The bigger problem, though, is that vouchers won’t cure what ails our low-income families. They will only reinforce the assumption that our private schools are successful and public ones are not, that the education system is broken. But it’s not the schools alone that are broken; they are a loose wheel in a system that is malfunctioning on a much grander scale.

In Nevada, about one in four children live in poverty, not because their schools have failed them, but because their parents juggle multiple jobs on a stagnant minimum wage, have little job security and are denied paid time off.
It seems an appropriate time to pledge to boycott Las Vegas until Nevada's legislature comes to its senses.

Tuesday, August 25, 2015

Groundhog Day: Parents Again Rate Local Schools Higher than Schools of the Nation

Sent to the Washington Post, August 25, 2015
As is the case every year, the PDK/Gallup poll found that people rate their local schools much more positively than they do schools in the US in general ("U.S. schools are too focused on standardized tests, poll says," August 23).

The differences, as usual, were striking: Seventy percent of parents said they would give the public schools their oldest child attended a grade or A or B, but only 19% would give public schools in the nation an A or B.

An obvious explanation: Parents have direct information about the school their children attend, but their opinion of American education comes from the media. For decades, the media has been presenting a biased view.

In reality, American schools are doing quite well: When researchers control for the effects of poverty, American students' international test scores rank near the top of the world.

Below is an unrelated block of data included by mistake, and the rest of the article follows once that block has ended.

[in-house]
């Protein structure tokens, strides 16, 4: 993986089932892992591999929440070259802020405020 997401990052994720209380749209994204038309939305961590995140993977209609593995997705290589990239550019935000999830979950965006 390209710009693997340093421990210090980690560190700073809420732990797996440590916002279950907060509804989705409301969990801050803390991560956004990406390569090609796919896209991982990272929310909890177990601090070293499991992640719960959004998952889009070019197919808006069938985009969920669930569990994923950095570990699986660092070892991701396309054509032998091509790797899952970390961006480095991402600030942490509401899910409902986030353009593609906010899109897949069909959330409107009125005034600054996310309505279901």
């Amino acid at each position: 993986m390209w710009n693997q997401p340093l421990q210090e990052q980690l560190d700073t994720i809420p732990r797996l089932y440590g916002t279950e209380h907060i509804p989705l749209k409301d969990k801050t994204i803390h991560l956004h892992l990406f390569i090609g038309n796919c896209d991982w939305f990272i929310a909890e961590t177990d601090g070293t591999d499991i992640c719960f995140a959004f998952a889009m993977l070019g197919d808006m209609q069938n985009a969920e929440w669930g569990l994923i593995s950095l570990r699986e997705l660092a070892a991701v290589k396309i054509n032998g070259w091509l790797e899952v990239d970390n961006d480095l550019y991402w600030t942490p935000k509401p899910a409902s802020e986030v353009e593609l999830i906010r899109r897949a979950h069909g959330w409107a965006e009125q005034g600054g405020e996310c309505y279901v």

I wonder how many of those interviewed know this?

Stephen Krashen

Questions about parents views: Q19, Q 20, PDK Poll, 2015
Original article: http://www.washingtonpost.com/local/education/us-schools-are-too-focused-on-standardized-tests-poll-finds/2015/08/22/4a954396-47b3-11e5-8e7d-9c033e6745d8_story.html

Monday, August 24, 2015

Suspension Rates Soar for Black and Brown Students

from NYTimes:

. . .a new analysis of federal data identifies districts in 13 Southern states where black students are suspended or expelled at rates overwhelmingly higher than white children.
The analysis, which will be formally released Tuesday by the Graduate School of Education at the University of Pennsylvania, focused on states where more than half of all the suspensions and expulsions of black students nationwide occurred. While black students represented just under a quarter of public school students in these states, they made up nearly half of all suspensions and expulsions.
In some districts, the gaps were even more striking: in 132 Southern school districts, for example, black students were suspended at rates five times their representation in the student population, or higher. . . .

Charters Drive School Resegregation, Duke Study Finds

We have known for almost a decade that charter schools are more segregated (follow the links in this commentary) than the public schools they are replacing, and we have known much longer that diverse, inclusive classrooms are the most cost effective and just way to improve academic performance for all students.

We now have evidence that charter schools have become more segregated over the past 15 years, as all minority or all white charter schools have proliferated.  In North Carolina, for instance, white charters now resemble the white academies that sprang up in the wake of the 1964 Civl Rights Act, just as all black charters have become as common as they were during Jim Crow.